I'm old enough to remember the great Levitt Shell tagging. It was last week, I think. Memphis woke up to the news that political slogans, including "Black Lives Matter," "Save the Children," "Eat the Rich," and various epithets had been spray-painted on the Shell. The images were all over social media by mid-morning, at which point we also learned that presumably the same taggers had defaced the Great Wall of Graceland with similar slogans.
It was a Rorschach test. Confirmation biases kicked in. Some were outraged by the vandalism itself; others were outraged by the fact that people were more upset by graffiti than by the loss of Black lives. Many were convinced that the tagging was done by right-wing agitators looking to smear BLM and start unrest. There was something for everyone.
- Steven Askew
Here's the thing: If you don't know who did something, you don't know why it was done. You're just making noise on social media. By the next day, the paint had been removed, and the brouhaha quickly disappeared, lost in the perpetual churn of the outrage cycle.
There was another story last week that you probably overlooked, and that's too bad. It was well-reported in The Commercial Appeal by reporter Sarah Macaraeg. A Memphis Police Officer named Matthew Dyess was outed for several racist posts on Facebook. Dyess praised the Kenosha shooter with a meme that read: "Blame it all on my roots, I showed up in boots, and ruined their Black Lives affair." Another meme Dyess posted read, "Damn, that kid can shoot!" and was tagged with a comment, "Me, watching the news." And there was more. From the CA story: "A 2017 picture in uniform and the Facebook groups which Dyess follows remained publicly accessible Friday. The groups '(F—-) the Organization Black Lives Matter' and 'Memphis Brigade, Sons of Confederate Veterans' were listed among them."
So, Matthew Dyess is a racist Memphis cop. That's bad enough. But it gets much, much worse. And it gets personal. You see, Matthew Dyess and his then-partner Ned Aufdenkamp are the cops who shot and killed Steven Askew in 2013. Steven was the son of Sylvia Askew, my wife's legal assistant at the Federal Public Defender's office. I went to Steven's funeral. I know his father and mother. He was a fine young man, an auto mechanic, not a criminal. He was assassinated by two MPD officers. If this had happened in the past year or two, instead of in 2013, Memphis would be an epicenter for protest. Steven Askew's name would be known as well as George Floyd's and Breonna Taylor's. His death was that egregious. MPD and the DA would not be able to bury this story in 2020.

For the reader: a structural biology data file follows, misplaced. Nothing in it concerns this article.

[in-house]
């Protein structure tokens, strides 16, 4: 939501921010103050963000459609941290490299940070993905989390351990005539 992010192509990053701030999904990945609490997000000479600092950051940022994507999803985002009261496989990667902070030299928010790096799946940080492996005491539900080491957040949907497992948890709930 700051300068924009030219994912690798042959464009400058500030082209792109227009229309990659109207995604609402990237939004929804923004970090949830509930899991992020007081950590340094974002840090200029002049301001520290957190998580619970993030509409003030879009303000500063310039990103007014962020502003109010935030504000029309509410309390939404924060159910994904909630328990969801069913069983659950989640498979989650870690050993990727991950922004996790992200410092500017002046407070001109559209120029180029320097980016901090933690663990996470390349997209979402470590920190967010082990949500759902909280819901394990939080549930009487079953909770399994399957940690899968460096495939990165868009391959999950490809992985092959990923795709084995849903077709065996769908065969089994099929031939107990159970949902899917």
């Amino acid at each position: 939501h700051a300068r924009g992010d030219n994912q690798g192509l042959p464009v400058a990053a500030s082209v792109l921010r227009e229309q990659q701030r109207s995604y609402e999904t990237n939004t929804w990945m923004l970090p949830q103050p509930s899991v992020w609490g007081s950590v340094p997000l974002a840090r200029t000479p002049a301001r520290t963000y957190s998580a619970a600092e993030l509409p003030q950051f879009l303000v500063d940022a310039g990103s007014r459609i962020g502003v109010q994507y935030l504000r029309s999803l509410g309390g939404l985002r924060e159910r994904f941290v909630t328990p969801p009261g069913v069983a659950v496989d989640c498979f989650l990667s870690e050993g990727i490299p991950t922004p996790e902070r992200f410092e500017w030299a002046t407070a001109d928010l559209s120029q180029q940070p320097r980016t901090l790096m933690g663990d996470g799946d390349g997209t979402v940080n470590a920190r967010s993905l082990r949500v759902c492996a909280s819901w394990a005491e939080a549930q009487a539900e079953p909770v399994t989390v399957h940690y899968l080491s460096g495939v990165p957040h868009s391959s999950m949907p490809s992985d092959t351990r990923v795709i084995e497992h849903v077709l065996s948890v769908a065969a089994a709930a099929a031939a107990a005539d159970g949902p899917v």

Here's what happened: Aufdenkamp and Dyess were patrolling an apartment complex on foot, responding to a noise complaint. They noticed the 24-year-old Askew asleep in his car. He was waiting for his girlfriend, who lived in the complex, to get off work. But Steven never got to tell his story. That's because, when Aufdenkamp and Dyess woke him (with guns drawn), they got spooked and fired 22 rounds at Askew — from behind. Nine bullets struck Steven in the back and neck, and he died. The cops first told investigators that Askew had shot at them but changed their stories when it turned out that a gun on the floorboard (which Askew had a permit for) had not been fired, and didn't even have fresh fingerprints on it.
Aufdenkamp and Dyess needlessly shot and killed a man who committed no crime. He wasn't resisting arrest. He wasn't speeding. He hadn't even run a stop sign. He was sleeping in his car and probably awoke with a start when officers tapped the window, a response that cost him his life — killed for the crime of sleeping in his car while Black.
Of course, the incident was "investigated," but even after the lies the officers told investigators were revealed, District Attorney Amy Weirich declined to press charges, saying it would be too difficult to prove the officers committed a crime.
Right. A civil court saw it differently and awarded Askew's parents $587,000 in damages. But no crime was committed. Nope. Just a teensy mistake by a couple of hard-working MPD officers.
Aufdenkamp had, at the time, a checkered incident history, with several run-ins with the public. Now we learn that Dyess, seven years after pumping numerous bullets into an innocent Black man, is a racist who posts white supremacist crap on Facebook. He needs to be relieved of duty immediately — which is unfortunately seven years too late for Steven Askew.